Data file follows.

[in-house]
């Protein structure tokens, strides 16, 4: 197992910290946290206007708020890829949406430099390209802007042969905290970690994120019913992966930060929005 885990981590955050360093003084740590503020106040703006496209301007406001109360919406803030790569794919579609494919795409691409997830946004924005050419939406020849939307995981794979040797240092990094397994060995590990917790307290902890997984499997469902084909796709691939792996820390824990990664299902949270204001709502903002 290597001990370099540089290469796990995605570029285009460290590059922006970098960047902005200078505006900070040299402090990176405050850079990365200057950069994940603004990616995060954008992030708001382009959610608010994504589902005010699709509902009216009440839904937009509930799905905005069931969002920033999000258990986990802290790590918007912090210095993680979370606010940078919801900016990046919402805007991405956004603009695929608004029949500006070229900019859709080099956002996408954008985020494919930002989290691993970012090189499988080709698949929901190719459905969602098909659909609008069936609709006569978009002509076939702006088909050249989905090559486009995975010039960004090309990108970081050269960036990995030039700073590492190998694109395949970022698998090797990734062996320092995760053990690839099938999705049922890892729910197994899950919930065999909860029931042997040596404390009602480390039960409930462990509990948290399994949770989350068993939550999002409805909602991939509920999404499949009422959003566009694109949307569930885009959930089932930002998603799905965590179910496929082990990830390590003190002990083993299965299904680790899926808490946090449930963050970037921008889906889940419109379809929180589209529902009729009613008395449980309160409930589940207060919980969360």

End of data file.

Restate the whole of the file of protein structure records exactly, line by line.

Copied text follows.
[in-house]
């Protein structure tokens, strides 16, 4: 197992910290946290206007708020890829949406430099390209802007042969905290970690994120019913992966930060929005 885990981590955050360093003084740590503020106040703006496209301007406001109360919406803030790569794919579609494919795409691409997830946004924005050419939406020849939307995981794979040797240092990094397994060995590990917790307290902890997984499997469902084909796709691939792996820390824990990664299902949270204001709502903002 290597001990370099540089290469796990995605570029285009460290590059922006970098960047902005200078505006900070040299402090990176405050850079990365200057950069994940603004990616995060954008992030708001382009959610608010994504589902005010699709509902009216009440839904937009509930799905905005069931969002920033999000258990986990802290790590918007912090210095993680979370606010940078919801900016990046919402805007991405956004603009695929608004029949500006070229900019859709080099956002996408954008985020494919930002989290691993970012090189499988080709698949929901190719459905969602098909659909609008069936609709006569978009002509076939702006088909050249989905090559486009995975010039960004090309990108970081050269960036990995030039700073590492190998694109395949970022698998090797990734062996320092995760053990690839099938999705049922890892729910197994899950919930065999909860029931042997040596404390009602480390039960409930462990509990948290399994949770989350068993939550999002409805909602991939509920999404499949009422959003566009694109949307569930885009959930089932930002998603799905965590179910496929082990990830390590003190002990083993299965299904680790899926808490946090449930963050970037921008889906889940419109379809929180589209529902009729009613008395449980309160409930589940207060919980969360």